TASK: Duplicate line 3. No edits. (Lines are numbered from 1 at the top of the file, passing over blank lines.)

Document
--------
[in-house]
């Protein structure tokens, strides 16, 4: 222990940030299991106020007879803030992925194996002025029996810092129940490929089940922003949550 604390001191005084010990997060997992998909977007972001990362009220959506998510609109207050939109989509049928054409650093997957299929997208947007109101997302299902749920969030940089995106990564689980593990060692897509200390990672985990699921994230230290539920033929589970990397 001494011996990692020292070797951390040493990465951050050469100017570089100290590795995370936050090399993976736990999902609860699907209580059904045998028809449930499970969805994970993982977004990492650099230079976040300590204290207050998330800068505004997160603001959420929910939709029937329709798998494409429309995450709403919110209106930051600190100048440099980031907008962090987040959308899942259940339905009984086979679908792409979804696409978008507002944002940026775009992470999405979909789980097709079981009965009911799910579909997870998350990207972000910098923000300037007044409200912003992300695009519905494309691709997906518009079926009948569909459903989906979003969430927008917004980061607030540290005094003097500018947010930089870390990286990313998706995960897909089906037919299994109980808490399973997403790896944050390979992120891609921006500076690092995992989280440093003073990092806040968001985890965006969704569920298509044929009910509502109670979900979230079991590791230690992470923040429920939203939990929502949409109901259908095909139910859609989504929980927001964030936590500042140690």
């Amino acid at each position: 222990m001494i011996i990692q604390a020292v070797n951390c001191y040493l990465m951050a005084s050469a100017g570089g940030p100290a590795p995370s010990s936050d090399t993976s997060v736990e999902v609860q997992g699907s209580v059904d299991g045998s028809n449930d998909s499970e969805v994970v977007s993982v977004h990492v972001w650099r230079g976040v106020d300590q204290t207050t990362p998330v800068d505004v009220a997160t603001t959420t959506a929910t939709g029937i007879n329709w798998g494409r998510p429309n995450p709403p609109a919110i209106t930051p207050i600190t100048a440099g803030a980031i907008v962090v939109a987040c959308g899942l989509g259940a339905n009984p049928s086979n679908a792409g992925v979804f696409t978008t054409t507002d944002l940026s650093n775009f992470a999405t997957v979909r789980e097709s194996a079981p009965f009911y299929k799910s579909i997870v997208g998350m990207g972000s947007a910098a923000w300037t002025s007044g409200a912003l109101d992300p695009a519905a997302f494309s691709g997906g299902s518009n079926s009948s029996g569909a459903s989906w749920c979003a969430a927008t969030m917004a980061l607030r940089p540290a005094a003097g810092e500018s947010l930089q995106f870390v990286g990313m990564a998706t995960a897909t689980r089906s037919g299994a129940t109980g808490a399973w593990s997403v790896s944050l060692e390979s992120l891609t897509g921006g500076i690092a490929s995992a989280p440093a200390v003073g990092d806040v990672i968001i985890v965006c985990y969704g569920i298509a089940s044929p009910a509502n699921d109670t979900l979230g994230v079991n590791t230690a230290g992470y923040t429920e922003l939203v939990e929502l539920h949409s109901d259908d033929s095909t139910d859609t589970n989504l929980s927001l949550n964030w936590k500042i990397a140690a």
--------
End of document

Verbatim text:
């Amino acid at each position: 222990m001494i011996i990692q604390a020292v070797n951390c001191y040493l990465m951050a005084s050469a100017g570089g940030p100290a590795p995370s010990s936050d090399t993976s997060v736990e999902v609860q997992g699907s209580v059904d299991g045998s028809n449930d998909s499970e969805v994970v977007s993982v977004h990492v972001w650099r230079g976040v106020d300590q204290t207050t990362p998330v800068d505004v009220a997160t603001t959420t959506a929910t939709g029937i007879n329709w798998g494409r998510p429309n995450p709403p609109a919110i209106t930051p207050i600190t100048a440099g803030a980031i907008v962090v939109a987040c959308g899942l989509g259940a339905n009984p049928s086979n679908a792409g992925v979804f696409t978008t054409t507002d944002l940026s650093n775009f992470a999405t997957v979909r789980e097709s194996a079981p009965f009911y299929k799910s579909i997870v997208g998350m990207g972000s947007a910098a923000w300037t002025s007044g409200a912003l109101d992300p695009a519905a997302f494309s691709g997906g299902s518009n079926s009948s029996g569909a459903s989906w749920c979003a969430a927008t969030m917004a980061l607030r940089p540290a005094a003097g810092e500018s947010l930089q995106f870390v990286g990313m990564a998706t995960a897909t689980r089906s037919g299994a129940t109980g808490a399973w593990s997403v790896s944050l060692e390979s992120l891609t897509g921006g500076i690092a490929s995992a989280p440093a200390v003073g990092d806040v990672i968001i985890v965006c985990y969704g569920i298509a089940s044929p009910a509502n699921d109670t979900l979230g994230v079991n590791t230690a230290g992470y923040t429920e922003l939203v939990e929502l539920h949409s109901d259908d033929s095909t139910d859609t589970n989504l929980s927001l949550n964030w936590k500042i990397a140690a």